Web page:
Saturday, June 20, 2009

Me and You and A Bicycle Built For Two

So my dad came to visit a few months ago when spring was here and we got to visit for a bit. We were driving down the road one day and he saw a sign that had intrigued me before.

Tandem Bicycles For Rent

Mmmmmm. Two seater bikes. There are two of us. This could mean some quality father/daughter time.

"What do you think?" says he.

"Sounds lovely," says I.

And we were off. A few days later. More or less that's how I remember it. And more or less we were off.

We called and we went and picked up the bike. And helmets. (Always wear a helmet if you are me. Or if you are related to me.)

These are the things I learned about tandem biking.

First, turns out tandem stands for IN tandem. Meaning you gotta work together, people. As in, AT THE SAME TIME. This is trickier than it sounds if you are me (or are related to me.) And as both of us on the bike fell into one of those categories...well, you get the picture.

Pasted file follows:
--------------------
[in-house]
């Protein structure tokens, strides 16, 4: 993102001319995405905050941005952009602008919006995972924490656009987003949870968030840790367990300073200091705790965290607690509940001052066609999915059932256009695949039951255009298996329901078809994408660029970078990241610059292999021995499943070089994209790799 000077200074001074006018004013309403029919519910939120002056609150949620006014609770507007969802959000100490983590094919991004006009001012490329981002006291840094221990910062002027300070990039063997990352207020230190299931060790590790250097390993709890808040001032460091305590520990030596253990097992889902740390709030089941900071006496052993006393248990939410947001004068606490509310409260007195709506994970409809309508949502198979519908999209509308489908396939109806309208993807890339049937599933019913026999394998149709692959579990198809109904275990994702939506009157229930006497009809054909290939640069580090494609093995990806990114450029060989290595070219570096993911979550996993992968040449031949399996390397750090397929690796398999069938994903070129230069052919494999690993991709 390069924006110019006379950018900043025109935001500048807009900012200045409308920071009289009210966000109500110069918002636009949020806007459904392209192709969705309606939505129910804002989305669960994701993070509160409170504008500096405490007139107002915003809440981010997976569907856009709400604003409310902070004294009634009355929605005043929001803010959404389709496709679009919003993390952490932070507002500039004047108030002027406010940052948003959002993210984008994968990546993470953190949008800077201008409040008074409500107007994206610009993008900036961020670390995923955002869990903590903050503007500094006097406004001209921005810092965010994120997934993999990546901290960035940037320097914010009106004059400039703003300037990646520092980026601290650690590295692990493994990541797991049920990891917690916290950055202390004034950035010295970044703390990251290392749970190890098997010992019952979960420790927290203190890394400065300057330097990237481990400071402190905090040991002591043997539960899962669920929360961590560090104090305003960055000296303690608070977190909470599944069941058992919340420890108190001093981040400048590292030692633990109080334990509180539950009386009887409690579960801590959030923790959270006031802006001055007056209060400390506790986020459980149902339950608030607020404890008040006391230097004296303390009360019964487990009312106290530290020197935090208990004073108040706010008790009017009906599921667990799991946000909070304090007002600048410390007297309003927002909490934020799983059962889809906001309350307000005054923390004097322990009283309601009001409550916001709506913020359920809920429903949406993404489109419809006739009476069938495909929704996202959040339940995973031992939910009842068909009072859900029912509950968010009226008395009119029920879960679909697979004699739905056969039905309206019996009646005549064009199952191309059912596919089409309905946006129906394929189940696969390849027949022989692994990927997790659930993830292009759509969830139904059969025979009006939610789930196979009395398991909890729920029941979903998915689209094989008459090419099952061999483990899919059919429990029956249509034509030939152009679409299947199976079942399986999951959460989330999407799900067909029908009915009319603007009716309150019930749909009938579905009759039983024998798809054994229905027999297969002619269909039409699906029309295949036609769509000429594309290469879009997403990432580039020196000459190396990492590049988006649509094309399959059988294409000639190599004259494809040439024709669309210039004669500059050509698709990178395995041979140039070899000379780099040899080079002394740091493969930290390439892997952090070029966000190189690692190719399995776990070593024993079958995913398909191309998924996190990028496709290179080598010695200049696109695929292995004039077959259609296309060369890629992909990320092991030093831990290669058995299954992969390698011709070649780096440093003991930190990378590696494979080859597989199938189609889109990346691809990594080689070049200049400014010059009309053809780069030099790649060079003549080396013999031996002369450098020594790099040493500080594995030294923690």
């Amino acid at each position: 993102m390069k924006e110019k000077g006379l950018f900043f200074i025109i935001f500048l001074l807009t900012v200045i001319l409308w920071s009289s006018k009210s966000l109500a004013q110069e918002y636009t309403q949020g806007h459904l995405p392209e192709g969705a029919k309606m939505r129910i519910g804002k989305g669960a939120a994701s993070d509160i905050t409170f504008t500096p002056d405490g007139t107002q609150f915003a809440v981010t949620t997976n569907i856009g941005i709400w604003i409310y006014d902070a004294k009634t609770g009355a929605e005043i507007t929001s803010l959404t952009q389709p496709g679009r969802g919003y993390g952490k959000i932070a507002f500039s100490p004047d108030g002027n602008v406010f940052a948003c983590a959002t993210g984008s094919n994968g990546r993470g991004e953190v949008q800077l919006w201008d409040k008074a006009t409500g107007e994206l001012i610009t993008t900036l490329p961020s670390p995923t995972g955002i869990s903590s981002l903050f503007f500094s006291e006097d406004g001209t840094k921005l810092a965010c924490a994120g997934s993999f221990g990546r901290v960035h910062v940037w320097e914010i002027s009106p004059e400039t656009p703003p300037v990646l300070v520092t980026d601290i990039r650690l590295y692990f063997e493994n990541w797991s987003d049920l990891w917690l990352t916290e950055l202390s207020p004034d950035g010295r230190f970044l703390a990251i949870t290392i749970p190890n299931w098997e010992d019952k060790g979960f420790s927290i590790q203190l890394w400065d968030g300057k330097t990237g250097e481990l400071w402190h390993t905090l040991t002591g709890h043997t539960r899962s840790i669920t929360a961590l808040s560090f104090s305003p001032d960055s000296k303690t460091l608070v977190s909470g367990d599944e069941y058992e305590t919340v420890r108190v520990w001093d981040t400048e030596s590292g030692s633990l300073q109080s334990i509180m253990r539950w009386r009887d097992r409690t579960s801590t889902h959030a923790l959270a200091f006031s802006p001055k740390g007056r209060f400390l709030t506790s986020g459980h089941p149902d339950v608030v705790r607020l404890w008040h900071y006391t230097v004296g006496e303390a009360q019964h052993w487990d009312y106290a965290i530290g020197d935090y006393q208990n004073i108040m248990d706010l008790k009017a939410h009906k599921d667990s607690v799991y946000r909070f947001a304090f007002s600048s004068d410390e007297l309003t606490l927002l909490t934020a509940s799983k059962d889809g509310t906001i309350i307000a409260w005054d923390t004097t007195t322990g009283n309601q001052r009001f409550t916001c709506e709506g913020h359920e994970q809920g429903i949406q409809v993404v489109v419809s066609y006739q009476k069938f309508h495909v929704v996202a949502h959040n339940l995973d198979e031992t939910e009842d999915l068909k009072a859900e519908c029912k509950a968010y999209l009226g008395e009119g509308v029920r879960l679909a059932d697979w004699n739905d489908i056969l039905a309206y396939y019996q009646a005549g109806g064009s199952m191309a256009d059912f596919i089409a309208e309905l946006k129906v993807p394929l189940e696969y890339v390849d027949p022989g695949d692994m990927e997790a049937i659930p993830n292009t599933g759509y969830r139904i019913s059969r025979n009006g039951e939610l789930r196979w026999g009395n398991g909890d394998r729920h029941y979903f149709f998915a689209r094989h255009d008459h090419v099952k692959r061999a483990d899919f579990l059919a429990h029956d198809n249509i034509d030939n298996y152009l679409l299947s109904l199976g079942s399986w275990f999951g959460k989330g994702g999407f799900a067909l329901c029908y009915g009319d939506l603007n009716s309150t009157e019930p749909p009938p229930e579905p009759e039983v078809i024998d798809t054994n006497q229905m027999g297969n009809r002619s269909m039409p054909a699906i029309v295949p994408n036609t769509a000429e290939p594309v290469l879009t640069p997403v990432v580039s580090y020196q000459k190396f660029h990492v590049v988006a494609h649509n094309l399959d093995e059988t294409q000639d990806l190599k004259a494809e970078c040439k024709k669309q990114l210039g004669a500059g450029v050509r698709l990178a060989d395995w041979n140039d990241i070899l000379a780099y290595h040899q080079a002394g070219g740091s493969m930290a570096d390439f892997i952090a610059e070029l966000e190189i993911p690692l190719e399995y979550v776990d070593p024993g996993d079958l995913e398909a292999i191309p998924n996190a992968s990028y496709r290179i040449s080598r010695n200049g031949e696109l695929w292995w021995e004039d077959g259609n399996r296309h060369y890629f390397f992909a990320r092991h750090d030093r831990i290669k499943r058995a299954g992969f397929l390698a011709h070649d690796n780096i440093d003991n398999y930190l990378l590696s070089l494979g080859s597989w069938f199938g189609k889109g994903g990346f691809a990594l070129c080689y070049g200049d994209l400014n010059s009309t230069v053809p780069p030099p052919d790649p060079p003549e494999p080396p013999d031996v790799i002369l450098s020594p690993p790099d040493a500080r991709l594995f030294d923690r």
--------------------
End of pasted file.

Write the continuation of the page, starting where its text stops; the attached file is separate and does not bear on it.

Second, make sure that your boss will be in the office and not planning a venture to the outside world. We were spotted as we crossed the street...before my dad realized that I was not actually yet seated and ready to push and started to leave without me. This is all I really wish to say on this particular subject.

Third, there are certain things that are required of tandem cyclers. You will discover most of these on your own and I won't take that experience away from you but I will let you in on the biggie, no charge. It is this...


The person in the back had better trust the one in the front. Because you just can't see a thing that's coming at you if you're back there. The side view is just fine and it is really relaxing and peaceful. The poor guy up front is the one with all the responsibility. He's gotta watch out for all the bumps and potholes. Oncoming traffic. Unexpected birds and critters darting at you. He's gotta watch out for the both of you.

And guess what? We NAILED that one, people. Because we've been practicing that one for the past fortysomeodd years. My dad has been watching out for me, helping me dodge potholes, oncoming disasters, and a variety of unforeseen obstacles that have come seemingly out of nowhere. He's really good at it. That's why I trust him. Implicitly.